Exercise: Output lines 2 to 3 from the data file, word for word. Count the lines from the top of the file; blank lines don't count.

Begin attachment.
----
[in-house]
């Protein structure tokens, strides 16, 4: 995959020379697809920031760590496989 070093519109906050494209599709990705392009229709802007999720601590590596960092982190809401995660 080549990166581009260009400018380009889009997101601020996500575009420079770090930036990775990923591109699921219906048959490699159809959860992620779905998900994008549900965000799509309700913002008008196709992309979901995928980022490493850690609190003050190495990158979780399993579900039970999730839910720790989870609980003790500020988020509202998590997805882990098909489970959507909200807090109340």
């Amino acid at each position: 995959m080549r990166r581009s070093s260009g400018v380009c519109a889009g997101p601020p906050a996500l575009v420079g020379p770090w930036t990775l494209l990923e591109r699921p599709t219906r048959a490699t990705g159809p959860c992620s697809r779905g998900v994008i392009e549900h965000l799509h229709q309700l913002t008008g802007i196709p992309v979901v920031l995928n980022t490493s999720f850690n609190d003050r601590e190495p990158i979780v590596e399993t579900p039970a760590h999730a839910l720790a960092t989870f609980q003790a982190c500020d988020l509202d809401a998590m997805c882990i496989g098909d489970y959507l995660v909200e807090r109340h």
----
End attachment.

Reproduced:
């Protein structure tokens, strides 16, 4: 995959020379697809920031760590496989 070093519109906050494209599709990705392009229709802007999720601590590596960092982190809401995660 080549990166581009260009400018380009889009997101601020996500575009420079770090930036990775990923591109699921219906048959490699159809959860992620779905998900994008549900965000799509309700913002008008196709992309979901995928980022490493850690609190003050190495990158979780399993579900039970999730839910720790989870609980003790500020988020509202998590997805882990098909489970959507909200807090109340």
């Amino acid at each position: 995959m080549r990166r581009s070093s260009g400018v380009c519109a889009g997101p601020p906050a996500l575009v420079g020379p770090w930036t990775l494209l990923e591109r699921p599709t219906r048959a490699t990705g159809p959860c992620s697809r779905g998900v994008i392009e549900h965000l799509h229709q309700l913002t008008g802007i196709p992309v979901v920031l995928n980022t490493s999720f850690n609190d003050r601590e190495p990158i979780v590596e399993t579900p039970a760590h999730a839910l720790a960092t989870f609980q003790a982190c500020d988020l509202d809401a998590m997805c882990i496989g098909d489970y959507l995660v909200e807090r109340h």